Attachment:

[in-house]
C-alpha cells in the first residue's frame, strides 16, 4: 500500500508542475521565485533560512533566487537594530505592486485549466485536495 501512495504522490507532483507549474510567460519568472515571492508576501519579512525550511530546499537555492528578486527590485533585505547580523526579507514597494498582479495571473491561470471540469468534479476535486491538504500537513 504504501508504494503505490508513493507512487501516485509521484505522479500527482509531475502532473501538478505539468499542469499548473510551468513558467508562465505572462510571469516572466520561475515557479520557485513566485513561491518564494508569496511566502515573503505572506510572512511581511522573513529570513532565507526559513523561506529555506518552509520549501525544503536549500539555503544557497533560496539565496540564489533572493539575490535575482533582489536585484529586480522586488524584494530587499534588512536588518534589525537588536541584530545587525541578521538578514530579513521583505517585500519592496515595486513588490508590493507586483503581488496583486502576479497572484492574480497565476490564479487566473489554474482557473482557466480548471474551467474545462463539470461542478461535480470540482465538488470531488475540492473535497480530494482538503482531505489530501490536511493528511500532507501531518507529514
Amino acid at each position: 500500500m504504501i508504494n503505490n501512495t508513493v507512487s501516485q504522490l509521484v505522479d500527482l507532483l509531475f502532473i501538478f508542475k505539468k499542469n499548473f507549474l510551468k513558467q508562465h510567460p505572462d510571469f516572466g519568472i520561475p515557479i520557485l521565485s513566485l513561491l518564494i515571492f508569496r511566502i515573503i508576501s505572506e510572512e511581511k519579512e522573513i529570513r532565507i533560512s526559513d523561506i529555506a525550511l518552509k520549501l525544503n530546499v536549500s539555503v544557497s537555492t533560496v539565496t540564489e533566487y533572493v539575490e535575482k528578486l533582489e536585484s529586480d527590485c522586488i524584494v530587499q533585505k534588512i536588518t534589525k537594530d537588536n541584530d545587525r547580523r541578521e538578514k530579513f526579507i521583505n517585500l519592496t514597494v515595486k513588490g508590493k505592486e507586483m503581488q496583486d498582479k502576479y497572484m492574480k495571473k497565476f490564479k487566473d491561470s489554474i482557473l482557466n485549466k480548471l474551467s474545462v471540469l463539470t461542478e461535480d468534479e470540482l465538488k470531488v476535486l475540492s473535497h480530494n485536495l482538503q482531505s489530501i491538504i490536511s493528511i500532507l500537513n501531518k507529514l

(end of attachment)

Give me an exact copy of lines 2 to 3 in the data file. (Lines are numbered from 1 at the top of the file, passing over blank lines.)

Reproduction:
C-alpha cells in the first residue's frame, strides 16, 4: 500500500508542475521565485533560512533566487537594530505592486485549466485536495 501512495504522490507532483507549474510567460519568472515571492508576501519579512525550511530546499537555492528578486527590485533585505547580523526579507514597494498582479495571473491561470471540469468534479476535486491538504500537513 504504501508504494503505490508513493507512487501516485509521484505522479500527482509531475502532473501538478505539468499542469499548473510551468513558467508562465505572462510571469516572466520561475515557479520557485513566485513561491518564494508569496511566502515573503505572506510572512511581511522573513529570513532565507526559513523561506529555506518552509520549501525544503536549500539555503544557497533560496539565496540564489533572493539575490535575482533582489536585484529586480522586488524584494530587499534588512536588518534589525537588536541584530545587525541578521538578514530579513521583505517585500519592496515595486513588490508590493507586483503581488496583486502576479497572484492574480497565476490564479487566473489554474482557473482557466480548471474551467474545462463539470461542478461535480470540482465538488470531488475540492473535497480530494482538503482531505489530501490536511493528511500532507501531518507529514
Amino acid at each position: 500500500m504504501i508504494n503505490n501512495t508513493v507512487s501516485q504522490l509521484v505522479d500527482l507532483l509531475f502532473i501538478f508542475k505539468k499542469n499548473f507549474l510551468k513558467q508562465h510567460p505572462d510571469f516572466g519568472i520561475p515557479i520557485l521565485s513566485l513561491l518564494i515571492f508569496r511566502i515573503i508576501s505572506e510572512e511581511k519579512e522573513i529570513r532565507i533560512s526559513d523561506i529555506a525550511l518552509k520549501l525544503n530546499v536549500s539555503v544557497s537555492t533560496v539565496t540564489e533566487y533572493v539575490e535575482k528578486l533582489e536585484s529586480d527590485c522586488i524584494v530587499q533585505k534588512i536588518t534589525k537594530d537588536n541584530d545587525r547580523r541578521e538578514k530579513f526579507i521583505n517585500l519592496t514597494v515595486k513588490g508590493k505592486e507586483m503581488q496583486d498582479k502576479y497572484m492574480k495571473k497565476f490564479k487566473d491561470s489554474i482557473l482557466n485549466k480548471l474551467s474545462v471540469l463539470t461542478e461535480d468534479e470540482l465538488k470531488v476535486l475540492s473535497h480530494n485536495l482538503q482531505s489530501i491538504i490536511s493528511i500532507l500537513n501531518k507529514l